Conspicuous Consumption And How It Applies To Our Jobs

Sociologist and economist Thorstein Veblen came up with the term “conspicuous consumption” to explain how people will spend exorbitant amounts of money on goods and services that signal their status (think: luxury goods). In economics, people have traditionally wanted to measure things priced against their usefulness, but Veblen observed that sometimes we do stuff just to show off how awesome we are.

The word conspicuous is defined as, “standing out so as to be clearly visible; attracting notice or attention.” For modern real world proof, just count the iPhones vs. Androids in any affluent setting, or talk to anyone who owns a Tesla. Certain items send signals. Based on Veblen’s work, as well as the evolutionary biology and psychology literature, we find that just about everything is signaling something. While we don’t want to make ourselves crazy interpreting the doorknobs on our offices, we’d be crazy not to consider how these observations affect our jobs. 

Professional services often hide behind the guise of being “experts,” arguing for the relative usefulness of their value-adds, and ignoring the conspicuous aspects of their consumption. In most cases, there’s little actual difference between the best doctor in the world and number 27 on the list. There is, however, a measurable difference between saying, “we got the best doctor/lawyer/accountant money could buy,” “we got one that seemed pretty good,” “and we saved a ton of money by sending mom to a cut-rate hack – she barely even noticed!”  

Instead of focusing on professional “expert” differentiators like “the best in the world,” we should focus on the signals we can help people to send like “my guy/gal will know just what to do.” Relationships have deep social value and should be placed front and center as often as possible. Most of us, myself included, don’t think often enough of how clients will use our professional relationship to express themselves socially. Our relationship reflects on them and how they see themselves in other interactions. We can’t take their confidence and comfort lightly.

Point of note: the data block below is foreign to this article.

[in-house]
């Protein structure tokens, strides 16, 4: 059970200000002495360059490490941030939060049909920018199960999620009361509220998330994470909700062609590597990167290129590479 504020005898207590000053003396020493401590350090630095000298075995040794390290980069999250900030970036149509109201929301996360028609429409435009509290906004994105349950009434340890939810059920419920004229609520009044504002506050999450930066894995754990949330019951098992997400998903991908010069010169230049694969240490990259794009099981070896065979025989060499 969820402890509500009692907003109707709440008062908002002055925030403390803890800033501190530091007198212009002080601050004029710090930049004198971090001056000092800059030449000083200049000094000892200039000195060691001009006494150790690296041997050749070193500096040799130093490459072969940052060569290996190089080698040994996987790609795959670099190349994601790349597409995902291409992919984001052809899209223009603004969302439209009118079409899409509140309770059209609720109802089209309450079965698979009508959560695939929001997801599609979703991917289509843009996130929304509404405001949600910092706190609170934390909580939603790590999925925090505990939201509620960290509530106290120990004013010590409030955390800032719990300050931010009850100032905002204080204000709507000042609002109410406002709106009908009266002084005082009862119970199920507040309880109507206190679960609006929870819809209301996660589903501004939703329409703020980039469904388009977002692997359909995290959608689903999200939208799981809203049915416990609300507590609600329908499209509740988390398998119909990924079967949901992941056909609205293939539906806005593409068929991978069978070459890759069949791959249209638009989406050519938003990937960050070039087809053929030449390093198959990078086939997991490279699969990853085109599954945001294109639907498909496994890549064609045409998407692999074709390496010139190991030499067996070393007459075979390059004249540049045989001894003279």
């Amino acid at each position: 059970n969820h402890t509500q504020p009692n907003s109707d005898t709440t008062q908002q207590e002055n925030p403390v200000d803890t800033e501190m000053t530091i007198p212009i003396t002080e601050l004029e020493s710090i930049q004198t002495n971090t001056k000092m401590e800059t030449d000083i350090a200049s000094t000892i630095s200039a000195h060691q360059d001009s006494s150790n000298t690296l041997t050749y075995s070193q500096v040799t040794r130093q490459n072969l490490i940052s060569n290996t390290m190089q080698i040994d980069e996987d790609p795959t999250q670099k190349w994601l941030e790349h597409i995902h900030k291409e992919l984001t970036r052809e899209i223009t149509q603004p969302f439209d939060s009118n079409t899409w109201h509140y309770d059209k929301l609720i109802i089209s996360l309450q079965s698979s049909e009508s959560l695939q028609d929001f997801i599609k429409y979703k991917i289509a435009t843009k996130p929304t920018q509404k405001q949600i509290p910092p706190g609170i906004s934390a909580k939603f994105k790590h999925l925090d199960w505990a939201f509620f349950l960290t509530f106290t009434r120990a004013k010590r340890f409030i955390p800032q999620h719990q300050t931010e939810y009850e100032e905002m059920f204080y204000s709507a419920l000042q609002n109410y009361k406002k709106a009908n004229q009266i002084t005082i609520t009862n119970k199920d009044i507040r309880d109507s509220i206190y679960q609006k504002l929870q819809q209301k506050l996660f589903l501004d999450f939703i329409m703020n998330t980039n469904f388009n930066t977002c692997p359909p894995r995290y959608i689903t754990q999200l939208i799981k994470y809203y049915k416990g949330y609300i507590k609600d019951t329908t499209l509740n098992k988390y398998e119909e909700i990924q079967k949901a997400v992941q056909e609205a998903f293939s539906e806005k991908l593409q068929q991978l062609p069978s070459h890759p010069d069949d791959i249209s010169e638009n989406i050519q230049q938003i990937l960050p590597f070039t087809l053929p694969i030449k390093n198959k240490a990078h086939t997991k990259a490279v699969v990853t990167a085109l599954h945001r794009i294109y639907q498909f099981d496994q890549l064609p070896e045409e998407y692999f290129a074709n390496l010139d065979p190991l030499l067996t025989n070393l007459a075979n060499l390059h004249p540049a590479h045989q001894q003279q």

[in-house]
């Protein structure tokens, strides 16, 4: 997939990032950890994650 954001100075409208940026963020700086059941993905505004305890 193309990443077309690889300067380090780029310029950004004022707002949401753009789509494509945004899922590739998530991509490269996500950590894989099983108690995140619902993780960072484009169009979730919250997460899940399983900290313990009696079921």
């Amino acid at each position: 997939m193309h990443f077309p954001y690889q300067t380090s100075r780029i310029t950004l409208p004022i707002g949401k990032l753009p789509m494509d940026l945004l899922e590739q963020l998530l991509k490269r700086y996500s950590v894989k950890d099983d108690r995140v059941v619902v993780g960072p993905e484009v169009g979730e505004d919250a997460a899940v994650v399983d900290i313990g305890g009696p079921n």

We can further drive the conspicuous side of our value by increasing our visibility, perceived availability, and quality to name just a few. We should aim to be present in their world (with regular check-ins, and marketing/publicity), available in their lives (let them know that we’re an email/text/cellphone call away – personal comfort and compliance permitting), and lastly, confident in our quality (compare us, we’ll hold up). The old saying goes “they won’t care how much you know until they know how much you care.” We should deepen that by adding, “and continuously demonstrate the ability to make them feel positive about their decision to work with you.”  To simply be an expert is not enough. Focus on the signals too.

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